It may be counterintuitive, but comfort with failure drives success. That’s because some of the most innovative ideas that a team comes up with won’t work. However if a team doesn’t feel free to try those new ideas, they won’t be able to figure out which ones will actually work. Fear of failure is a barrier to creating change and improving processes.
When I came into my current leadership position the status quo was firmly entrenched. Processes throughout the agency had changed drastically over the few years previous. However, there the change in how the department trained new staff had not . And inter-department communication happened when something went “wrong.” Directives won out over proactive initiative. And failure was viewed as a negative. Two years later, much of the original team still works in the department, but the new ideas flow more freely. And while we still experience some resistance to change, we are more open to trying new things.
Celebrate Success…and Failure
Entrepreneur Sara Blakely credits her success in part to her father’s daily practice of asking her what she failed at. She says it helped her to reframe what failure means: true failure is not trying. Taking risks leads to rewards, whether those rewards are financial or improved processes or a healthier work environment. Now in our training department when a new idea is presented there may be a person who says “What if it doesn’t work?” I respond inspired by Blakely’s failure framework. “Let’s see what happens. And if it doesn’t work, we’ll try something else.” Those folks on the team who are change resistant feel more comfortable knowing that if an idea is a failure we don’t have to pursue it. And those same folks are often happy to admit when a new idea has made things better for them.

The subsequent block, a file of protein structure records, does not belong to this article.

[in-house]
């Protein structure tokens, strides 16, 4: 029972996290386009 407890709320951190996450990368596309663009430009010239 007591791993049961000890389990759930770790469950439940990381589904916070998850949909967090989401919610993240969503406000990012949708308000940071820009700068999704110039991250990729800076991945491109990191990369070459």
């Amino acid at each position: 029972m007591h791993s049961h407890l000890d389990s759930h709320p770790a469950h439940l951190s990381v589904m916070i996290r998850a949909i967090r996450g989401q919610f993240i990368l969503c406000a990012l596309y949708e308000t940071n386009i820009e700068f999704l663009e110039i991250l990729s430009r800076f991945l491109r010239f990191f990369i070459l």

Encourage People to Innovate
Peter Bregman writes often about the power of truly listening to others in your leadership role. Listening to others so that they feel heard encourages them to continue to open up and create new ideas. And those who feel comfortable sharing their thoughts are on the road to being comfortable with failure. One of my favorite tactics I learned from Bregman’s writing. When a challenge or issue crops up at work I prefer to present it to my team to solve together. There are frequently ideas in the room better than my own. So I avoid sharing my own thoughts on how we should proceed until I have gotten input from the team. I know if I share my thoughts first, some folks on my team won’t speak up because they feel apprehensive about “disagreeing” with the boss.
Empower People to Disagree
Speaking of disagreeing with the boss, managers who squelch dissent don’t have innovative teams. I have team members who love to point out when my idea is off the mark for some reason I don’t realize. And I am grateful to them, because they help keep our work running smoothly. Too often we equate disagreement with conflict or disrespect, but it doesn’t have to be so. When they point out my failure in thinking they usually have an alternative that’s better.
Organizational consultant Mary Abbajay recommends setting ground rules for meetings like the tried and true: respect others’ perspectives. She also recommends the “ouch” rule. This rule empowers anyone in the room to say “ouch” and then explain why if someone says something in the heat of debate that lands harshly. It puts the burden of holding each other accountable for positive communication on everyone, not just the leader.
Gabrielle Wonnell is part of the GovLoop Featured Contributor program, where we feature articles by government voices from all across the country (and world!). To see more Featured Contributor posts, click here.